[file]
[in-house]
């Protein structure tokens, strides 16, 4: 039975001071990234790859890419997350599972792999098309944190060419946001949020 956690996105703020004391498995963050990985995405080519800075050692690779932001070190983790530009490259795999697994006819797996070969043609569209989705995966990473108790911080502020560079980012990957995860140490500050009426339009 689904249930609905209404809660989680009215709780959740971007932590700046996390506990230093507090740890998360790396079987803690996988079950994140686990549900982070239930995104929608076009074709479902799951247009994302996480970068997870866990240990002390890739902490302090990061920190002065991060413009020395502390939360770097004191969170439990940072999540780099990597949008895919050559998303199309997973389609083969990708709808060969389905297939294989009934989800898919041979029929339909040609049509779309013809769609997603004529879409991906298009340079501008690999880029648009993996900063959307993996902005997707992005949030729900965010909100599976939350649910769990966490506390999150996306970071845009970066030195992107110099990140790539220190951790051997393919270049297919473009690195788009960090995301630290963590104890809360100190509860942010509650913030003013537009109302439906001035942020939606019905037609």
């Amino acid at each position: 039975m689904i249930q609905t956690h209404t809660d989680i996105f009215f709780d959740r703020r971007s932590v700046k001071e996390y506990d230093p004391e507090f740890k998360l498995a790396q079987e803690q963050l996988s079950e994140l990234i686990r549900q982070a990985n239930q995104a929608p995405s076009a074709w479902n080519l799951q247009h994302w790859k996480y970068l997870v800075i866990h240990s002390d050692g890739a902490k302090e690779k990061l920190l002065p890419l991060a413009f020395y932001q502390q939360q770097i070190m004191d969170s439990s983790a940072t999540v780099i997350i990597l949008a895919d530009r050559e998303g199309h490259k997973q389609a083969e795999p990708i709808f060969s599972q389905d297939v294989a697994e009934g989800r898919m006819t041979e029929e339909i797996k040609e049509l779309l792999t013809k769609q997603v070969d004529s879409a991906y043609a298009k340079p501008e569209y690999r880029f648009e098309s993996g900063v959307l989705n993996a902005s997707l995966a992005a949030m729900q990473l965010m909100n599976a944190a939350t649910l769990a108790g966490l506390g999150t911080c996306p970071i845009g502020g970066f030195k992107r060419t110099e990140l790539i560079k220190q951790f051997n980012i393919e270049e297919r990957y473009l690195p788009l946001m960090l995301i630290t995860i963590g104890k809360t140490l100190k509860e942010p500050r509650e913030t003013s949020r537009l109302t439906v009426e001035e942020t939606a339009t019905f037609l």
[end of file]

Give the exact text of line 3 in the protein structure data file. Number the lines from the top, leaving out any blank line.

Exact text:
């Amino acid at each position: 039975m689904i249930q609905t956690h209404t809660d989680i996105f009215f709780d959740r703020r971007s932590v700046k001071e996390y506990d230093p004391e507090f740890k998360l498995a790396q079987e803690q963050l996988s079950e994140l990234i686990r549900q982070a990985n239930q995104a929608p995405s076009a074709w479902n080519l799951q247009h994302w790859k996480y970068l997870v800075i866990h240990s002390d050692g890739a902490k302090e690779k990061l920190l002065p890419l991060a413009f020395y932001q502390q939360q770097i070190m004191d969170s439990s983790a940072t999540v780099i997350i990597l949008a895919d530009r050559e998303g199309h490259k997973q389609a083969e795999p990708i709808f060969s599972q389905d297939v294989a697994e009934g989800r898919m006819t041979e029929e339909i797996k040609e049509l779309l792999t013809k769609q997603v070969d004529s879409a991906y043609a298009k340079p501008e569209y690999r880029f648009e098309s993996g900063v959307l989705n993996a902005s997707l995966a992005a949030m729900q990473l965010m909100n599976a944190a939350t649910l769990a108790g966490l506390g999150t911080c996306p970071i845009g502020g970066f030195k992107r060419t110099e990140l790539i560079k220190q951790f051997n980012i393919e270049e297919r990957y473009l690195p788009l946001m960090l995301i630290t995860i963590g104890k809360t140490l100190k509860e942010p500050r509650e913030t003013s949020r537009l109302t439906v009426e001035e942020t939606a339009t019905f037609l």